Kentucky bourbon seen as likely victim of Trump’s trade war
Retaliatory trade actions against the U.S. in response to President Trump’s steel and aluminum tariffs are poised to inflict significant economic damage on Senate Majority Leader Mitch McConnell’s home state of Kentucky and its bourbon industry.
Last week the European Union imposed a 25 percent duty on all U.S. whiskey products, part of $3.8 billion in tariffs on American goods. That came after Mexico’s slapped on a similar tariff for American whiskey exports, which amounted to $13.4 million last year.
And starting July 1, Canada will impose a 10 percent tariff on all U.S. whiskey products, valued at $48.7 million in 2017.
But despite pressure at home to fight back against the tariffs targeting an industry synonymous with Kentucky, McConnell has not spoken out forcefully against the administration’s trade strategy, beyond saying in a speech in Louisville earlier this month that Trump’s steel and aluminum tariffs “will not be good for the economy.”
“Canada and Mexico, Europe — these are our allies, and we need to work this out in a way that’s comforting to everyone,” he said on a separate occasion.
When asked if he thought the EU was trying to get his attention by targeting the whiskey industry, he said: “Well, they got my attention. They didn’t need to do that.”
Sen. Rand Paul (R-Ky.) warned that tariffs from traditional U.S. trading partners “would be a major blow to Kentucky’s economy and our country’s recent economic gains.”
“While I agree we must take a tough stand against countries that are cheating, I do not believe the solution is to impose taxes on consumers and our most important trading partners,” Paul said in a statement to The Hill.
The Kentucky Distillers’ Association (KDA) says the state produces about 95 percent of the world’s bourbon, and it predicts the tariffs “will have a significant impact on bourbon investment, employment and economic growth throughout the commonwealth.”
The distilled spirits business in Kentucky supports almost 31,000 jobs and exports more than $452 million in goods, with roughly $200 million going to Europe.
KDA President Eric Gregory warned that a hit to the state’s bourbon exports could pose widespread damage to Kentucky’s economy, affecting the entire supply chain in bourbon production.
“An extended trade war would not only harm our iconic industry, but also Kentucky’s farm families, cooperages, glass and other suppliers, hospitality and tourism partners, and ultimately, our loyal consumers through higher prices and limited availability,” Gregory said.
Those consequences have prompted calls for McConnell to take a stronger stance against Trump’s tariffs.
But the Senate’s top Republican has faced criticism for not letting fellow lawmakers attempt to rein in Trump’s tariffs through legislation, saying the president would simply veto such a measure.
Rep. John Yarmuth (D-Ky.), told The Hill on Tuesday that McConnell took “the coward’s way out” by avoiding a confrontation with Trump on tariffs despite being against them.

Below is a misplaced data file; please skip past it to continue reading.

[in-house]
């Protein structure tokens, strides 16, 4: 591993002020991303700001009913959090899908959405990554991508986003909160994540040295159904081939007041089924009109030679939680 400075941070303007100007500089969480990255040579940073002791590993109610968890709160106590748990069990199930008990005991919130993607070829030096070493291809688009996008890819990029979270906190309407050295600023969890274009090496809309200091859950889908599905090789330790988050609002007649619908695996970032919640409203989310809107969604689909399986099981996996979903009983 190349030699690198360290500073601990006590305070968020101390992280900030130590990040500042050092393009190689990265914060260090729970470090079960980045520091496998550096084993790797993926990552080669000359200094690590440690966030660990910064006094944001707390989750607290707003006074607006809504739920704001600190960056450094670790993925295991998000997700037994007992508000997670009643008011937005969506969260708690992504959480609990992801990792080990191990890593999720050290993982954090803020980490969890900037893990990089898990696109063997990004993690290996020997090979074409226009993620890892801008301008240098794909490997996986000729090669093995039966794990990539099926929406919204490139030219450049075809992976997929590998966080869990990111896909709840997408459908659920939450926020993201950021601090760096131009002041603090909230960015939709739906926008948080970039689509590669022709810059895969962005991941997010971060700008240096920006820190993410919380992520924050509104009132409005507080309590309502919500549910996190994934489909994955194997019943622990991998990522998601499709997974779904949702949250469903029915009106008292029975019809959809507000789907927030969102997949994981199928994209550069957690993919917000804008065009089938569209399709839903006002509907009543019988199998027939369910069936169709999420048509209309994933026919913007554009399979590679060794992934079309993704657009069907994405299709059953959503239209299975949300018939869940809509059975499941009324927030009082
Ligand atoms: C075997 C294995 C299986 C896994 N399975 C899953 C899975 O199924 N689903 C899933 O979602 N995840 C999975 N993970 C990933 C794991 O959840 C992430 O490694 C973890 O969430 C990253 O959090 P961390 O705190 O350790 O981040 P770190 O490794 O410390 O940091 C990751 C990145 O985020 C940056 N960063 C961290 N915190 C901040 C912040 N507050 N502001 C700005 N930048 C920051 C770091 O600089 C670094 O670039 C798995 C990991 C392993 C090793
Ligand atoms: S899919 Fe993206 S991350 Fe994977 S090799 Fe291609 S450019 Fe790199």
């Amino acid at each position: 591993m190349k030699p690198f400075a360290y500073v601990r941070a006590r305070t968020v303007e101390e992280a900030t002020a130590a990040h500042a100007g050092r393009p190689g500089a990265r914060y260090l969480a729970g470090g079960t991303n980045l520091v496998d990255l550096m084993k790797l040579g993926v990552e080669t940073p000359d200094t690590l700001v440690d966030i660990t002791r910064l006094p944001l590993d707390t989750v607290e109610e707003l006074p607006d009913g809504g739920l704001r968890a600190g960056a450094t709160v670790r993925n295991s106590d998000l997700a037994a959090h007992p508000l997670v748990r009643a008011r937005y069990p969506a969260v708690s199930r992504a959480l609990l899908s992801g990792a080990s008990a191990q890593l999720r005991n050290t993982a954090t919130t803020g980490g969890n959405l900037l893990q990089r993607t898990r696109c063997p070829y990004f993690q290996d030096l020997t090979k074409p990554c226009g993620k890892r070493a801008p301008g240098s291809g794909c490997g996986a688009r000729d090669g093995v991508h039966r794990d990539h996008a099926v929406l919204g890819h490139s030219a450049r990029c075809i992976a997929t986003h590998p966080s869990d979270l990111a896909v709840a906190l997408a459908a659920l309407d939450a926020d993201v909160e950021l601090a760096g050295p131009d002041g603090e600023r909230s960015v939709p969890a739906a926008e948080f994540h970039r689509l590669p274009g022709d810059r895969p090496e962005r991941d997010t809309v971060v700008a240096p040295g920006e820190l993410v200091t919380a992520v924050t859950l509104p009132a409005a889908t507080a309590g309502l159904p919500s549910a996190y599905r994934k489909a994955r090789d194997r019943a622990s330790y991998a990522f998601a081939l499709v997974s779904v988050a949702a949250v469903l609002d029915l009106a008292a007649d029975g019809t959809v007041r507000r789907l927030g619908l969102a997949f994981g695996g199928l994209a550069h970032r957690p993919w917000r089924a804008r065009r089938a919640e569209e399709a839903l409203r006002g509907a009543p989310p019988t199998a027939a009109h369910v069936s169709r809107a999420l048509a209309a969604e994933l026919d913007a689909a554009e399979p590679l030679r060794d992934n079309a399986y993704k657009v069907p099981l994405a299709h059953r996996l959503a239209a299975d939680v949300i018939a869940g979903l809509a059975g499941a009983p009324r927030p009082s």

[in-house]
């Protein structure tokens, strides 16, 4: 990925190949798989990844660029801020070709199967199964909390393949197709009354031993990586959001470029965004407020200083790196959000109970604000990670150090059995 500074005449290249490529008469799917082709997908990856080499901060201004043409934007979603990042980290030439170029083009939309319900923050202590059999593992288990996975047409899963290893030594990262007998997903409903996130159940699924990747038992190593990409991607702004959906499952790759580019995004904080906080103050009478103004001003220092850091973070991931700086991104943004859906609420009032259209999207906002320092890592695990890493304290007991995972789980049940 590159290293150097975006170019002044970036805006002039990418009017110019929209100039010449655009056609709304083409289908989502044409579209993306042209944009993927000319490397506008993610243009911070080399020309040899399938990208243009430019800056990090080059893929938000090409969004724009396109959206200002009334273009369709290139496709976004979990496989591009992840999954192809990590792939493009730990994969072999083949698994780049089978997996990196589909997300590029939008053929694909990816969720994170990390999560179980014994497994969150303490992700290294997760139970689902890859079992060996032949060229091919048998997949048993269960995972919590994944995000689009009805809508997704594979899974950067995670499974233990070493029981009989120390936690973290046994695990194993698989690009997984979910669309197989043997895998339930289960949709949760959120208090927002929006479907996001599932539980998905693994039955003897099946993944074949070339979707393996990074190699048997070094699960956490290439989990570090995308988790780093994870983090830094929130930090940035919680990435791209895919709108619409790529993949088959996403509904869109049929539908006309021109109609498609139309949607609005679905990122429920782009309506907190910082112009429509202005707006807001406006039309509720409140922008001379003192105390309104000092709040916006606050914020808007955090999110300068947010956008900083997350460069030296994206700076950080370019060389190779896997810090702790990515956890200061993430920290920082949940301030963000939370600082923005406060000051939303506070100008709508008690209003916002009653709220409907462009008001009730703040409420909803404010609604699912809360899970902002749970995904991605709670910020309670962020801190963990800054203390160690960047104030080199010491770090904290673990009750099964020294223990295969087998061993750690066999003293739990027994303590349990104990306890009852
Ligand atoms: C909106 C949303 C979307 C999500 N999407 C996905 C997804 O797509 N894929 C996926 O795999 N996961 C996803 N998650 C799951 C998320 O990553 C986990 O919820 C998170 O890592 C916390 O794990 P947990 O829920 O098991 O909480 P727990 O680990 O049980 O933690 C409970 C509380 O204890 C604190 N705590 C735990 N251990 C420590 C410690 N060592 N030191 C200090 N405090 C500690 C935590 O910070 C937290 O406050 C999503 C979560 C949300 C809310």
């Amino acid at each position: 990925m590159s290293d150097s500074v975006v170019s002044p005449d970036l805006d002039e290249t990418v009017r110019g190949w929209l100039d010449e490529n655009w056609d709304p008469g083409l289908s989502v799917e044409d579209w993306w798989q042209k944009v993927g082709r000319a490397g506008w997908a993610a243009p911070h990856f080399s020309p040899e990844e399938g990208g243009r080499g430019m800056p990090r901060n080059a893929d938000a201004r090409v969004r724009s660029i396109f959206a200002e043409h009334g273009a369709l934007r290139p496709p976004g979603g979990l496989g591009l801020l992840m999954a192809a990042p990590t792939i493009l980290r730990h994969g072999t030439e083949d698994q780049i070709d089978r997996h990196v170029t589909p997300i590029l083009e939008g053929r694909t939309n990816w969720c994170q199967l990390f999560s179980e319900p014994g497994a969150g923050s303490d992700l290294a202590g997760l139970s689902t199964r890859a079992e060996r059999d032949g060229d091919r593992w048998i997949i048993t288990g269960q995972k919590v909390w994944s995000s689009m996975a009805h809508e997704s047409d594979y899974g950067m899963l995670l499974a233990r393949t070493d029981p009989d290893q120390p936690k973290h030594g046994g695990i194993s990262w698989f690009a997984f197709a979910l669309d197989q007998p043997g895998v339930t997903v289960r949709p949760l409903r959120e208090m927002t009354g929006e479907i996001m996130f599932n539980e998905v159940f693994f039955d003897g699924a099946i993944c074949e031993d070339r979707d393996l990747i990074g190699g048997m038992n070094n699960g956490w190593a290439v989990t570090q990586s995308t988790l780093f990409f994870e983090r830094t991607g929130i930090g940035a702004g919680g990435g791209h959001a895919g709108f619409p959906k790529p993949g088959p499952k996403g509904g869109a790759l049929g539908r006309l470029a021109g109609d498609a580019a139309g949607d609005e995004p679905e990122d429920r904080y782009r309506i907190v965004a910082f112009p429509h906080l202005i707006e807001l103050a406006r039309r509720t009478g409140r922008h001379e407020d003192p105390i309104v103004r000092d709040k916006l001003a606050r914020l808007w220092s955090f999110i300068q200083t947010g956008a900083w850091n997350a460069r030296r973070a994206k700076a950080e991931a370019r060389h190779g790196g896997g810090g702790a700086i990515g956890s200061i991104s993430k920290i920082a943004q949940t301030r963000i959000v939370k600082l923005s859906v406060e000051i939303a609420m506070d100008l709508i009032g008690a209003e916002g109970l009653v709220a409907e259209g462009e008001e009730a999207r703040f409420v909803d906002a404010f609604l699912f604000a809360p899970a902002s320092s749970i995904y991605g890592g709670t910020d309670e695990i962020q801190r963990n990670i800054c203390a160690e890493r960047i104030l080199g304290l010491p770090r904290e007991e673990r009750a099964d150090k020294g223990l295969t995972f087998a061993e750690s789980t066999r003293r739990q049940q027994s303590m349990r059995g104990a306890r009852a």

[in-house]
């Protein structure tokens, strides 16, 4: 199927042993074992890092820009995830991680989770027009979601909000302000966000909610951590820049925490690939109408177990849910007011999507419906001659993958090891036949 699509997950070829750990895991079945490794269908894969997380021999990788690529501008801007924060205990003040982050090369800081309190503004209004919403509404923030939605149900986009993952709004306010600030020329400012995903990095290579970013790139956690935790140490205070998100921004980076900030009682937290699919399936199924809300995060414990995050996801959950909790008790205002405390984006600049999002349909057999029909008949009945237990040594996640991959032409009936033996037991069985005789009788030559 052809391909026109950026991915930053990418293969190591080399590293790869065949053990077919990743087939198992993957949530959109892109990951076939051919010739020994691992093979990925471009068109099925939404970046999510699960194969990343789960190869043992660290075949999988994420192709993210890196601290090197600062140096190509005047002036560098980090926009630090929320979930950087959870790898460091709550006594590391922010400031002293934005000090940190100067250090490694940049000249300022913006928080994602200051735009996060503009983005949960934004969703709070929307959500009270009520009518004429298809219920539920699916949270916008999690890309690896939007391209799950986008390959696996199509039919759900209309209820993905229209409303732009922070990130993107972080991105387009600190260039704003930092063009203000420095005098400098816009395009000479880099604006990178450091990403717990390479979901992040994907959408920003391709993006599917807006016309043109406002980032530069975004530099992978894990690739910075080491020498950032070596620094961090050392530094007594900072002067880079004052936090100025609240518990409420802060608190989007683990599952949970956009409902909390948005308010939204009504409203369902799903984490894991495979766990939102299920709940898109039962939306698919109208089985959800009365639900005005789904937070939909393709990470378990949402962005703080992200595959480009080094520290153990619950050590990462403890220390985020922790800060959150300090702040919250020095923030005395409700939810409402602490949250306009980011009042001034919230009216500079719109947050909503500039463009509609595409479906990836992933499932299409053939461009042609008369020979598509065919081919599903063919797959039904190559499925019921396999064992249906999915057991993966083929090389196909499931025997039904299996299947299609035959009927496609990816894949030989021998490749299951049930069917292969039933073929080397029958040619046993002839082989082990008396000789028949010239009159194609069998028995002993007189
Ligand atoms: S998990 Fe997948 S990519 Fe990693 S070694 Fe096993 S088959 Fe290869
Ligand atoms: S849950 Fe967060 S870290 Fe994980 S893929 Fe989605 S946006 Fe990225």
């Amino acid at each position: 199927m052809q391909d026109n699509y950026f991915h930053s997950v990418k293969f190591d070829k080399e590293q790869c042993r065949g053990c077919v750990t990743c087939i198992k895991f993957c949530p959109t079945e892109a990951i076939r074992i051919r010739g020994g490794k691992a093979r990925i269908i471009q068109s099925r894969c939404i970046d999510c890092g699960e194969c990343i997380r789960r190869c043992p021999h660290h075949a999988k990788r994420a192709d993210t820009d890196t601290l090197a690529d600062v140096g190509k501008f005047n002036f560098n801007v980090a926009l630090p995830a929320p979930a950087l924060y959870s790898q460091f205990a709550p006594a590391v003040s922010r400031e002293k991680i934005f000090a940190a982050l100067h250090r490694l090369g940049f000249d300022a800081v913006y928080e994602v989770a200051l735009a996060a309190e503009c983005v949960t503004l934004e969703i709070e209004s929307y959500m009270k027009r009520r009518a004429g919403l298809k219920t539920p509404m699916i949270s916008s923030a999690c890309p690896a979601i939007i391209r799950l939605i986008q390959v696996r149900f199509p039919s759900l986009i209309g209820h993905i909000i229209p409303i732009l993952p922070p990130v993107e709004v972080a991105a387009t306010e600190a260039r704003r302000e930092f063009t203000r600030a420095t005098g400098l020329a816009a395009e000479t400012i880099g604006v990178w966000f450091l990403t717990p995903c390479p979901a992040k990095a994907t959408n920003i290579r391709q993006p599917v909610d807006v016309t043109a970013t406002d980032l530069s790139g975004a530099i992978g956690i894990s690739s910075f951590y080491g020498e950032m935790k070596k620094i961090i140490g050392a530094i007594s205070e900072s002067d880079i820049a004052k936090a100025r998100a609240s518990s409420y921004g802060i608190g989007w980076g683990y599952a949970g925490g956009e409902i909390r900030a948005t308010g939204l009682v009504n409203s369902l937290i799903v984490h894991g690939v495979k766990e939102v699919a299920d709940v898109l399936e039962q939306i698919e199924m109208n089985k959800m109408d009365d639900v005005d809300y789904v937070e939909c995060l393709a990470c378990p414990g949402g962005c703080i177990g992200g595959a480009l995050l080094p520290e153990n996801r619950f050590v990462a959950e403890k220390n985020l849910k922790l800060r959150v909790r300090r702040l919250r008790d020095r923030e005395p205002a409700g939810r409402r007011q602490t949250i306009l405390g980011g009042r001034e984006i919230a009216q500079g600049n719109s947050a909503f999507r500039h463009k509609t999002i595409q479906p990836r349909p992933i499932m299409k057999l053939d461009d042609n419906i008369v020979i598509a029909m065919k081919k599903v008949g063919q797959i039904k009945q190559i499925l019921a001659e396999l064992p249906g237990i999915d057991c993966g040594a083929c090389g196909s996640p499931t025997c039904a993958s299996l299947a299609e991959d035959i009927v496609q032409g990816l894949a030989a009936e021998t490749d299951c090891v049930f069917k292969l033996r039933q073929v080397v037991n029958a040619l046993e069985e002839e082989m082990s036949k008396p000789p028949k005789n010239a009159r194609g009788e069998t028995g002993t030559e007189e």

“He won’t act because he says the president wouldn’t sign it,” Yarmuth said. “There’s something called an override.”
The Courier Journal, the state’s largest paper, also called on McConnell to take a harder line against the tariffs or risk “dire” consequences for Kentucky.
“The time for genteel chatter has passed,” the paper wrote in a June 11 editorial, citing the $825 million in federal, state and local taxes produced by the Kentucky bourbon industry. “We need strong action to protect jobs and Kentucky-made products.”
The retaliatory tariffs on U.S. spirits could also hit the economy of Tennessee, which exports more whiskey than any other state.
On Wednesday, the parent company of Jack Daniel’s Tennessee Whiskey said prices will increase by about 10 percent in the European Union over the next couple of months because of the 28-nation bloc’s new tariffs.
Frank Coleman, senior vice president of the Distilled Spirits Council, said that the industry has never been down this road before, so it’s hard to know what might happen.
“We’re collateral damage in somebody else’s fight,” Coleman said. “We want everyone to get people back to the table to talking again,” he said.
Overall exports of American whiskeys, including bourbon rose to $1.13 billion in 2017, up from $290 million in 1997.
Sales have risen sharply in the 22 years since tariffs on distilled spirits were eliminated between the U.S. and EU.
Last year, total exports to the EU were valued at $789 million, up almost four times from the $155 million in 1994, before the tariffs were eliminated according to the Distilled Spirits Council.
U.S. whiskey is now exported from small, medium and large distillers located across 37 states.
The Distilled Spirits Council wrote a letter this month to Commerce Secretary Wilbur Ross expressing its “extreme concern” about the retaliatory efforts by Canada, the EU and other nations that would affect the industry.
Overall, U.S. exports worth about $759 million, representing 46 percent of global U.S. spirits exports and 65 percent of global U.S. whiskey exports, are the target of retaliatory tariffs, the council said.
“However, the imposition of tariffs on these products by our major trading partners threatens to seriously impede the export progress that has benefited our sector and created jobs across the country,” the letter warned.
In addition to major U.S. trading partners, Turkey has imposed a 70 percent tariff on U.S. distilled spirits, which include Tennessee whiskey, rye whiskey and bourbon.
China, one of the world’s fastest growing markets for U.S. whiskey, wants to slap a 25 percent tariff on whiskey imports. U.S. spirits exports to China have grown by about 1,200 percent from $959,000 in 2001 when China joined the WTO, to $12.8 million in 2017, with $8.9 million of that being whiskey.